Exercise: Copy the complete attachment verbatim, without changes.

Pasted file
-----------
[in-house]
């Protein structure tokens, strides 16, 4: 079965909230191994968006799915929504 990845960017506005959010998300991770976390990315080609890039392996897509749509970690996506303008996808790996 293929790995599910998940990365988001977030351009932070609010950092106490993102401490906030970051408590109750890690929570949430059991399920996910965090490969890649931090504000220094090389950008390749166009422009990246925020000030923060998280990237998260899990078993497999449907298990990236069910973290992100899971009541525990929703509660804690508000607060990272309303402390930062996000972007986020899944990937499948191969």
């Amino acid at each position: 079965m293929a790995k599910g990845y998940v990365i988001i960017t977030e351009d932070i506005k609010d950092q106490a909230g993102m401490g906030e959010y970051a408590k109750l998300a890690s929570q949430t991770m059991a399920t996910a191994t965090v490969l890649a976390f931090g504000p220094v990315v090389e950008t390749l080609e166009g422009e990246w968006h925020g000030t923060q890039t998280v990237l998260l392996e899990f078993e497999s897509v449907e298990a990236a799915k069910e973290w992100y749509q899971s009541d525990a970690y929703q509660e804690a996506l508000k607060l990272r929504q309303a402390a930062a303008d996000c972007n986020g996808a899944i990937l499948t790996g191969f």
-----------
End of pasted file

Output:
[in-house]
């Protein structure tokens, strides 16, 4: 079965909230191994968006799915929504 990845960017506005959010998300991770976390990315080609890039392996897509749509970690996506303008996808790996 293929790995599910998940990365988001977030351009932070609010950092106490993102401490906030970051408590109750890690929570949430059991399920996910965090490969890649931090504000220094090389950008390749166009422009990246925020000030923060998280990237998260899990078993497999449907298990990236069910973290992100899971009541525990929703509660804690508000607060990272309303402390930062996000972007986020899944990937499948191969």
């Amino acid at each position: 079965m293929a790995k599910g990845y998940v990365i988001i960017t977030e351009d932070i506005k609010d950092q106490a909230g993102m401490g906030e959010y970051a408590k109750l998300a890690s929570q949430t991770m059991a399920t996910a191994t965090v490969l890649a976390f931090g504000p220094v990315v090389e950008t390749l080609e166009g422009e990246w968006h925020g000030t923060q890039t998280v990237l998260l392996e899990f078993e497999s897509v449907e298990a990236a799915k069910e973290w992100y749509q899971s009541d525990a970690y929703q509660e804690a996506l508000k607060l990272r929504q309303a402390a930062a303008d996000c972007n986020g996808a899944i990937l499948t790996g191969f």